Lifestyle’s Collins Mwai looks at the rise of Georgie Ndirangu from humble beginnings to one of the most prominent radio and television news anchors in the country At 8pm every week day, viewers of TELE 10 TV get glued to their screens for the English newscast.
Georgie Ndirangu comes on the screen in a shimmering blue suit and, with his crisp voice, tells viewers about the day's major events. He sits composed, aware that his job does not allow second takes or editing – it is live. But despite the accuracy and preciseness required, he does not come off as nervous or uneasy – he has the same composure and physical expressions he has when talking to someone off-air. It is as if he is always practicing.
Coming to Rwanda
Ndirangu, who was born and brought up in Kenya, first came to Rwanda in 2012 to work on a media project in Ruhengeri. But at the end of his contract, he liked what he’d seen in Rwanda and decided to stay a little longer. He looked around for a job and, thankfully, got one with Radio 10 as a news anchor.
“There are a lot of things I like about Rwanda: there is less social pressure, people here are very beautiful, and the capital city is very organised,” he says of his host country.
In his book, Outliers, Malcolm Gladwell explains that successful people are what they are because they are at the right place, at the right time, with the right skill. Ndirangu’s debut on Rwandan TV is testimony to this.
He says: “I had never thought of working on TV. When the opportunity came, I had been working on radio long enough so I had acquired broadcast skills. During interviews I gave the panel a reason to hire me.”
Ndirangu, who studied Actuarial Science at the university, says he does not regret taking a different career path. “Working on TV has made me more conscious. It has enabled me to use fewer words to mean a lot. I think through what I am about to say and calculate the weight of my words.”
Of all the things he thought he would be, TV anchoring was not on his list. “I studied Actuarial Science at campus and even worked with the Ministry of Housing (in Kenya). But initially I thought I’d be a pilot. In fact, being locked out at the final stages of the aviation school intake is the biggest disappointment I have ever had.”
He sheds more light on how his aviation dreams were shattered during the final stages of the application process: “I passed all the stages but the last one. I had even gotten a visa to South Africa where the training was to take place. I missed being a pilot by a point or two.”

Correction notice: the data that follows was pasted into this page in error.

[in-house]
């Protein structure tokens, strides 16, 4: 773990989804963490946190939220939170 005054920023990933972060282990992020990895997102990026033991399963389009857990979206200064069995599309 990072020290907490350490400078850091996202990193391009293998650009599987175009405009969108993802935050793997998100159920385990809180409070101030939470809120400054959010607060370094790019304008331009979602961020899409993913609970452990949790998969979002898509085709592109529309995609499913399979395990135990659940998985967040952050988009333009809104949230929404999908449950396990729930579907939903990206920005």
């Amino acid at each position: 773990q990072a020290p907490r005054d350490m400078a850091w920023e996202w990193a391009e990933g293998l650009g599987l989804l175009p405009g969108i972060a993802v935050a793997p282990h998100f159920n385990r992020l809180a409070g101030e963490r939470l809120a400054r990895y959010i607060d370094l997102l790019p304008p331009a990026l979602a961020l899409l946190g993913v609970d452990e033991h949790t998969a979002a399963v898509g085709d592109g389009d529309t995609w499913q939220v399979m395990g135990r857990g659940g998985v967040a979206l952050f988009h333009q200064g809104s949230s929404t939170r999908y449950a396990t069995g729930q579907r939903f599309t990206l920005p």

Ndirangu credits his mother for being a source of inspiration. “I was brought up almost solely by my mother. My father went abroad when I was still young and didn’t return until after I had completed high school. From her I learnt important life lessons like to never look down on people,” says Ndirangu, who is the second born in a family of three.
So has TV changed his lifestyle in a way? “I still ride on motos or use Twegerane (18-seater taxis) to move around town,” he says.
Other than presenting news on TV, Ndirangu is also the CEO of 2DIE4, a fashion house in Kigali. He also works as a financial consultant and produces content for TV. “I am able to juggle the three because I learnt the importance of planning my time. It is a constant challenge but the best thing about it is that it makes me a better person. Time is limited; if you don’t plan it well, you can’t get it back,” he says.
Ndirangu says he is at a transition stage in his life. “I am transiting from a big boy to a young man, and I am no longer in doubt of who I am or what I want to be.”
Once in a while Ndirangu also models for various brands’ commercials. “A while back I was so into modeling. But not anymore. You see, when several people start doing what you are doing, just know that it’s time for you to move on,” he says.
Ndirangu looks up to BBC news anchor Khumalo Dummo and business mogul Shawn Carter (JayZ).
For anyone looking to better their lives or get somewhere in life, Ndirangu advises that there is no place for people who do things half-heartedly.
“In a world where only the best survive, you have to stand out to fit in and avoid doing things halfway,” he says on a last note.